Winter busy for search volunteers

Nanaimo Search and Rescue volunteers made up for a quiet summer in November.

Nanaimo Search and Rescue volunteers made up for a quiet summer in November.

Kevin McNeill, NSAR past-president and spokesman, said last month – and the first few days of December – volunteers went to four local callouts and three mutual aid calls, which is well above the average 1.5 calls per month and about double the amount of calls received all summer.

Calls included searches for: a man lost in the Harewood Plains area, who turned up in the downtown area after volunteers scoured the area for about 10 hours; a missing 18-year-old with special needs, who was found by a member going home to grab gear to respond to the call; and a 14-year-old who took off after a fight with her parents.

Teams were just heading out to look for the girl when her parents phoned to say she had been found.

Volunteers were also called to recover the body of a man who died in an ATV crash in Lantzville on Nov. 11, added McNeill.

The three mutual aid callouts were for the same incident – to help search for a Port Hardy man who went missing while driving home from a medical appointment in Campbell River. The search went on for several days and each of the three days Nanaimo volunteers attended, they put in at least eight hours, said McNeill.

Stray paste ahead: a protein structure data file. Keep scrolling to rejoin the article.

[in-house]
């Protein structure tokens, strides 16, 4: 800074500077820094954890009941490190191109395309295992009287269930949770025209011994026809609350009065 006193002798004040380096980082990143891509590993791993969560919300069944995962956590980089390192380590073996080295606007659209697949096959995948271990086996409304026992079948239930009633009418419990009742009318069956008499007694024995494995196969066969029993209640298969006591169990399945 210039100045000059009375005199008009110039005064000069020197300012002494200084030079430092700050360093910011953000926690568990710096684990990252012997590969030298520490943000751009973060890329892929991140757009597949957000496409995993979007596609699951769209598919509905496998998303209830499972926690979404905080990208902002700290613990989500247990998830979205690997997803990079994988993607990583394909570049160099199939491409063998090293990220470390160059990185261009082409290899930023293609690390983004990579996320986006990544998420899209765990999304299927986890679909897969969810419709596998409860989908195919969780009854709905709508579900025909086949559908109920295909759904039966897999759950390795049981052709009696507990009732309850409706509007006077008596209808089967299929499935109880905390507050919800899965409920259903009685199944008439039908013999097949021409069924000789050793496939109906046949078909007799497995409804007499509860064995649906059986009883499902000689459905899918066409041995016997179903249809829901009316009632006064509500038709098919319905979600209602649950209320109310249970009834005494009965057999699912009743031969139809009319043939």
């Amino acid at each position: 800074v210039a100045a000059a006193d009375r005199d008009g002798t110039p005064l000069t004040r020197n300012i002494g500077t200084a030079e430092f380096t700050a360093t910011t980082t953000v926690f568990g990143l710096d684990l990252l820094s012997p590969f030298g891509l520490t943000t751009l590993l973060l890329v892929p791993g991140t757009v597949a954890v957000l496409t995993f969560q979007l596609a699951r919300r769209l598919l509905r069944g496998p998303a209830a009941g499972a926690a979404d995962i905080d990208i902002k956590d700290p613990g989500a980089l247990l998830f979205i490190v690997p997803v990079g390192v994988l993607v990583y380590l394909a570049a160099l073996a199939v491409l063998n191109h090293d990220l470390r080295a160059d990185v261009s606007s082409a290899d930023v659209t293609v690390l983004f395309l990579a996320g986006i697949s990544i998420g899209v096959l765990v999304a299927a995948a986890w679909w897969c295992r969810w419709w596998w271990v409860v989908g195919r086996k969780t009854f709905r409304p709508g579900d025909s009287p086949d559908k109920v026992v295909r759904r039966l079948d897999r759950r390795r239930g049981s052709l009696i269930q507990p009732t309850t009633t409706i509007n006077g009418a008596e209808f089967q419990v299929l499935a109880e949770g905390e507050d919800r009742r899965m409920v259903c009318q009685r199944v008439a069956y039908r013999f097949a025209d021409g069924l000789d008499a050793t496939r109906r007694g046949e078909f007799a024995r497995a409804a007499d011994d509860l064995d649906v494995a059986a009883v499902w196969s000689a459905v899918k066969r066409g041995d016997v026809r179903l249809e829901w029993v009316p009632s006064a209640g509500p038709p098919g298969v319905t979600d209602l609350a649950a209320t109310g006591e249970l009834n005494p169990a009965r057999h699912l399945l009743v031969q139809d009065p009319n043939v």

The man was found dead in his vehicle, which had travelled down an embankment near Marble River, four days after the search started.

While callouts have picked up, the organization’s fundraising initiatives have not.

Members are fundraising to replace their aging rescue vehicles.

Replacing the command truck will cost $164,000, part of which the group hopes to get through a federal grant.

Nanaimo SAR also has a swiftwater rescue vehicle and road rescue truck that also need replacing, which McNeill said could be replaced for about $30,000 if used vehicles can be found.

He said since launching the campaign last summer, the group has added about $1,500 to the vehicle replacement fund, which started with $80,000 from an individual donor.

“Things are a little tougher than we expected,” he said. “You just keep soldiering on. The whole project is a $200,000 project and it’s going to take a while.”